Below is a front view of the same Lena dress, this time on Kristina. Note that blues and darks are excellent for travel because they exude calm and hide stains. The belt on the Lena is also a classic Leota touch, as the Perfect Wrap, Ilana, and other key styles feature it prominently, and it helps the dress fit a wide range of body types — including an expanding belly from buffet lunches, or even pregnancy!
Leotas are perfect for maternity and nursing dresses because they have the needed features (belly expansion room and pull-down-able chest areas) but can bounce back to regular wear afterwards.
Beautifully showing the joys of Leota maxi dresses is the next model, Claudia: a master of sales, a mother, dancer, and board member of the Boston Women’s Fund. Claudia is posing here with the Alexandra dress: Sleeveless Sweetheart on top, maxi dress down to the floor. What a stunner!
Next up: the Loretta Peplum is modeled below by Savannah, a creative artist who is co-founder of an online retailer, CloudKarma, at Rayjaunp.com. Now, clearly, a zesty style like a peplum dress isn’t something you can wear every day, because it stands out so boldly, but it is a perfect match for a presentation or conference, especially since it rolls compactly into a suitcase and emerges, wrinkle-free. The style always reminds me of a flower!
Our final fabulous model, showing the Charlotte dress, is Suzie: a Boston teacher who recently returned from travels in Cape Verde.
I have the Charlotte dress in short sleeves, too, and wear it on heavy rotation to teach, travel, or go out on the town, because the twist in front makes me feel fancy, flattered, but comfy. This dress ends above the knee, so don’t confuse it with the long maxi dress modeled earlier which has the same color. The way Leota seasons work is that the same set of patterns are used across several styles.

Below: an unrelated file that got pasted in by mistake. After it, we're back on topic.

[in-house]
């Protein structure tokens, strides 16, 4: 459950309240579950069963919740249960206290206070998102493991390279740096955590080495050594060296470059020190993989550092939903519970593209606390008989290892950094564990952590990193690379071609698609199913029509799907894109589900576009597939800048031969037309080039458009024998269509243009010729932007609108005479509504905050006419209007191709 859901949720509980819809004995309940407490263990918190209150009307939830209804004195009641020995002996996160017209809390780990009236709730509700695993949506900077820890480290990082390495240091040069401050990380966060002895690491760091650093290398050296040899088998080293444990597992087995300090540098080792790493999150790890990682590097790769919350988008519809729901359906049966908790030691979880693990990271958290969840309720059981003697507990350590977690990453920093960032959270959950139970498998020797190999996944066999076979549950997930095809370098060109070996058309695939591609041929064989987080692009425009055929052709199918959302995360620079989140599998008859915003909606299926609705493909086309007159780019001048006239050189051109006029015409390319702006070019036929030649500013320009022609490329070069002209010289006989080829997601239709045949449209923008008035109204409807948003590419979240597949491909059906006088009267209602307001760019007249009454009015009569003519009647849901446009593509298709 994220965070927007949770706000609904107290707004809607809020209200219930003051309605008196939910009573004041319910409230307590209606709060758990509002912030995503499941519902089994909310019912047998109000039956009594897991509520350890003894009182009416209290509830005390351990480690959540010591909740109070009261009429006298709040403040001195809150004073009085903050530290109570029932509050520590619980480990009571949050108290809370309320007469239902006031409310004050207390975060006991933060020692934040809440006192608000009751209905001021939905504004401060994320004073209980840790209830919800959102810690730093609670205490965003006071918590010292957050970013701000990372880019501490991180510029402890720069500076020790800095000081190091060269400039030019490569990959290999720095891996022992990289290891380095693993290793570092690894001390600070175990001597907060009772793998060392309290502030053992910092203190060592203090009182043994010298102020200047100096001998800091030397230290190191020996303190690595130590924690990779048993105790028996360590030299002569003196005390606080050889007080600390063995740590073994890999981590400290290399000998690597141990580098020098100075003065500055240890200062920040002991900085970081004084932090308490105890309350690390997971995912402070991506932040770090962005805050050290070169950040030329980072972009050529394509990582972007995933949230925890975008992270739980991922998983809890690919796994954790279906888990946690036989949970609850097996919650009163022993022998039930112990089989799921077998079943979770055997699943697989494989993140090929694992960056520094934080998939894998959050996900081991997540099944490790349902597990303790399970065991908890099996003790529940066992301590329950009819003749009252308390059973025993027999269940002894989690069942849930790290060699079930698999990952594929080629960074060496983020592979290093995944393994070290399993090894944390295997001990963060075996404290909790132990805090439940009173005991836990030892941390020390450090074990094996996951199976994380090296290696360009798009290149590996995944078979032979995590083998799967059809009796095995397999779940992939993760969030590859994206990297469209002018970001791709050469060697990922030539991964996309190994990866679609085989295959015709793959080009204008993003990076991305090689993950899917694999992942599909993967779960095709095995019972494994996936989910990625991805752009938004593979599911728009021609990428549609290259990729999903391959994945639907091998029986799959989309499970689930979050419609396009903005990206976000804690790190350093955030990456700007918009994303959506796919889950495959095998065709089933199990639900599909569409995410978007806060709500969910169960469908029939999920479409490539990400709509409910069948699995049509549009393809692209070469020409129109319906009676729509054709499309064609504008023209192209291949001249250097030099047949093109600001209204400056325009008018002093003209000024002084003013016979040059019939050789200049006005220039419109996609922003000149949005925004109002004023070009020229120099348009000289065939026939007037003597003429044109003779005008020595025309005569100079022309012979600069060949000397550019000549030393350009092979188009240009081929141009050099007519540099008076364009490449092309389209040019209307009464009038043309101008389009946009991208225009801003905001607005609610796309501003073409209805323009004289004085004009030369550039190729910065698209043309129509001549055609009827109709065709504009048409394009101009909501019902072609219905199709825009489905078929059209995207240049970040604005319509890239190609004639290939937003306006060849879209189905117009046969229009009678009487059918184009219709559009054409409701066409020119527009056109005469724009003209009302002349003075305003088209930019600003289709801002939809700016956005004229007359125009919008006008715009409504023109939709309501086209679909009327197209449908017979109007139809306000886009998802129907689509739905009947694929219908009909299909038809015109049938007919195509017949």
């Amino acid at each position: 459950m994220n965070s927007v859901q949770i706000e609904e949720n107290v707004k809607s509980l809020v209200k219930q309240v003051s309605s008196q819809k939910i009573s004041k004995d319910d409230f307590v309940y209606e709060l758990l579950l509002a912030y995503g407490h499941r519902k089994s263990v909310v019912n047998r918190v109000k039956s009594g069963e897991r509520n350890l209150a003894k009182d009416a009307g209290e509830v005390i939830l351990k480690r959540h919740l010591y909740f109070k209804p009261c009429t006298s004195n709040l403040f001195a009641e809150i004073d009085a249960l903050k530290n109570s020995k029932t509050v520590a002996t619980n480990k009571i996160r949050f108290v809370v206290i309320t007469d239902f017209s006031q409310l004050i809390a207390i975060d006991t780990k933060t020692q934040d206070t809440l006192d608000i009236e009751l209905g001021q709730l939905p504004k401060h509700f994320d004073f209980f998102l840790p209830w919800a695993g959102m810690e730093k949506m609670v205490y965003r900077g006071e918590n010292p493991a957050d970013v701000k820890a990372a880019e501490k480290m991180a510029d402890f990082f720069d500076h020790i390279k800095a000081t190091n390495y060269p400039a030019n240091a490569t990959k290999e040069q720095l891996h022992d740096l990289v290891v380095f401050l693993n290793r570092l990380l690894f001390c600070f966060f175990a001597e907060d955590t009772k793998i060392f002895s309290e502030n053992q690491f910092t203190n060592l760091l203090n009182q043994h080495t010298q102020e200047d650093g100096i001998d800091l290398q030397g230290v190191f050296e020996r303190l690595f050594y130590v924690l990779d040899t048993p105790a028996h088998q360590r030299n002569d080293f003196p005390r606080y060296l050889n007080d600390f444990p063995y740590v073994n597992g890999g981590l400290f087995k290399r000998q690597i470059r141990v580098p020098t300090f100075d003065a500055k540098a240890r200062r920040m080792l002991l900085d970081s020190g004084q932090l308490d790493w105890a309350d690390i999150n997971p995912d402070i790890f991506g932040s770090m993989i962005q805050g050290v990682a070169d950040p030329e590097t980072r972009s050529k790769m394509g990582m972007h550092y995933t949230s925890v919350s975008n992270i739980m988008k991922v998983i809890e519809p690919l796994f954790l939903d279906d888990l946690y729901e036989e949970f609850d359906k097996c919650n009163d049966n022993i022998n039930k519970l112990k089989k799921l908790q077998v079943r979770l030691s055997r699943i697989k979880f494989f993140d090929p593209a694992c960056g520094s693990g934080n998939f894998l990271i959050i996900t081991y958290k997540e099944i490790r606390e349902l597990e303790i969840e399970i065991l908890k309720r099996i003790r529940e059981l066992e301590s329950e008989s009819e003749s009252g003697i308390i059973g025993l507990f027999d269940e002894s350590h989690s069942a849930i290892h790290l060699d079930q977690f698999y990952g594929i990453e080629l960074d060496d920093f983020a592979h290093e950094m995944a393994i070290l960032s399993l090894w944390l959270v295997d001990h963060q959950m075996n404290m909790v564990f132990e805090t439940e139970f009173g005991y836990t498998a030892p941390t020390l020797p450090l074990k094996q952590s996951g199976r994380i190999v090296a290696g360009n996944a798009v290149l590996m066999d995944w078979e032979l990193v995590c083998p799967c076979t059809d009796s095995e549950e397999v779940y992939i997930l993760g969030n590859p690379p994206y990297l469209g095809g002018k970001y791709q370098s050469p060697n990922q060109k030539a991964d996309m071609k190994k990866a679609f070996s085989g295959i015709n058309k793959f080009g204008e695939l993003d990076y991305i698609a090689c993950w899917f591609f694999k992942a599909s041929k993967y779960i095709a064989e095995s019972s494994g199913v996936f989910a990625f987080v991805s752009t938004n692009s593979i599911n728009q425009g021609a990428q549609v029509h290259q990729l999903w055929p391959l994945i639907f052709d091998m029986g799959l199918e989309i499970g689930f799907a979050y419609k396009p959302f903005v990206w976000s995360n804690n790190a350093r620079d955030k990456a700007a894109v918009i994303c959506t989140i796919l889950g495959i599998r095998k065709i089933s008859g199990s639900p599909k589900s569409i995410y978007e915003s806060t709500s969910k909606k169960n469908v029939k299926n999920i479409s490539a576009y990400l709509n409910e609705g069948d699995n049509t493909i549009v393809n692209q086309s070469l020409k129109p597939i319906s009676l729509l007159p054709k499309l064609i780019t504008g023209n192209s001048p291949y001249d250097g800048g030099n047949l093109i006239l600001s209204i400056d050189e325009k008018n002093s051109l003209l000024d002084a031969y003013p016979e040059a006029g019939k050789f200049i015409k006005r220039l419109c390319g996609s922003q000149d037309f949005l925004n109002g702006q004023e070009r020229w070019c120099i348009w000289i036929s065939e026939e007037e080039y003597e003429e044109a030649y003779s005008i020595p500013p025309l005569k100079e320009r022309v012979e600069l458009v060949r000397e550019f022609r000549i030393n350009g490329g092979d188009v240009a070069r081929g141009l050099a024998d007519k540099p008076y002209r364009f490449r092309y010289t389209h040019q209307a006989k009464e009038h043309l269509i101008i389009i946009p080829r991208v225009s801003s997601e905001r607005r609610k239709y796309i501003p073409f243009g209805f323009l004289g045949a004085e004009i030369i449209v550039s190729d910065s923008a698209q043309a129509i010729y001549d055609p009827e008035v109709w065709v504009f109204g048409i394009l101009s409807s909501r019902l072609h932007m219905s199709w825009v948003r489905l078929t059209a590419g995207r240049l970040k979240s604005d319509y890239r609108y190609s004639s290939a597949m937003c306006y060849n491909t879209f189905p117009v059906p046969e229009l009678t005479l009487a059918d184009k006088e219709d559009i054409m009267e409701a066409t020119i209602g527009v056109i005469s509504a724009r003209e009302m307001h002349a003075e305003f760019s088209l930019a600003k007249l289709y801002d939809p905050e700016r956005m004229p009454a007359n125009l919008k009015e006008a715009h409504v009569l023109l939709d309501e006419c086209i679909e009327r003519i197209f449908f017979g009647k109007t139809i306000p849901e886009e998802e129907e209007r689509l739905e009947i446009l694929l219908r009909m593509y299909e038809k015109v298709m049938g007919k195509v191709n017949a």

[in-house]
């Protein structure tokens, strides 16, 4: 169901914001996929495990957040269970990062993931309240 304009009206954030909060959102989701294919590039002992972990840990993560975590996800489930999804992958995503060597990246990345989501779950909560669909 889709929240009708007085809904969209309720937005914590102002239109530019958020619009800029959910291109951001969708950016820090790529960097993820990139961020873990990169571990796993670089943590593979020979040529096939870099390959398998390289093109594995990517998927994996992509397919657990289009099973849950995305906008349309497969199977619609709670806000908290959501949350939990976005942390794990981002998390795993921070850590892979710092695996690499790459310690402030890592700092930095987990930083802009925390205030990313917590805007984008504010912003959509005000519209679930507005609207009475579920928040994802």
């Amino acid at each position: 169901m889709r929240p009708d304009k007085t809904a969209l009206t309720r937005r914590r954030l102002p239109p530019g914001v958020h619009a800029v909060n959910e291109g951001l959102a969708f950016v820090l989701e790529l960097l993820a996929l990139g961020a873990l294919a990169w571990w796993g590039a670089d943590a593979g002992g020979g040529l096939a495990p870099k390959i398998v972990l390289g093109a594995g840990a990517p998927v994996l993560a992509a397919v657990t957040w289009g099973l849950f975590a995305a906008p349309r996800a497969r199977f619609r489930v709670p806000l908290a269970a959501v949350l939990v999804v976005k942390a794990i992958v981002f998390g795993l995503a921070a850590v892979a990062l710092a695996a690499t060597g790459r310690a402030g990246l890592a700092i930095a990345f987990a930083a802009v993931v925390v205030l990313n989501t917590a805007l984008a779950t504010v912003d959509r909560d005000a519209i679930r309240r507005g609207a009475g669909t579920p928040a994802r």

Let’s use the Charlotte dress as a case study in the versatility of Leotas. Here is the same dress, now modeled by Pam. (I told her that this picture needs a speech bubble proclaiming, “TA DA!”)
Finally, check out the very same Charlotte on Kim. Note how the frock stretches to work for each woman it embraces. Note, also, how wearing a dress in the pink or red family produces great photos, since those colors usually contrast with natural or city background colors. (Find more tips for taking good dress photos here.)
Speaking of colors brings up an awkward element of this article: You could fall in love with a dress here that may no longer exist. Leota works in a limited-edition batch model, which is part of the fun. Though core styles (and the riffs on them) remain, the prints — all hand-painted in New York — are only available for one season. Catch ’em while you can!
Let’s try this dress versatility experiment again, showing the same frock on two different women. The Scarlett dress, modeled below on Stacey, pairs a Perfect Wrap top with a more fitted pencil skirt and fun side ruffle on the left.
Now, here is the same Scarlett dress on Katherine. (Shout-out to Katherine for a pose that proves we mothers of two young kids are still fun!) Despite being all different sizes, each woman who put on the Scarlett dress marveled, “It fits me so well! It’s fancy, but it’s comfy as pajamas.”
Let us close with the dress for when you have a special occasion, but still want to be able to stretch, breathe, and even leap. The Evelyn is “Va-va-voom!” incarnate. The Sweetheart neck is paired with ruching all down the upper calf-length skirt for a long and lean silhouette. I wore the Evelyn to a conference in Alabama, and loved every moment in it!
So there you have it: A dress company committed to comfort, art-infused beauty, versatility, ethical production, and fun. It’s been a joy to encounter the growing ranks of Leota-lovers around the world. Now, I’m curious: Do these dresses seem like a match for you? Do share!
See more fashion and art inspiration here.
Leota provided some of the dresses for this article, but I created this love song purely from my own passion.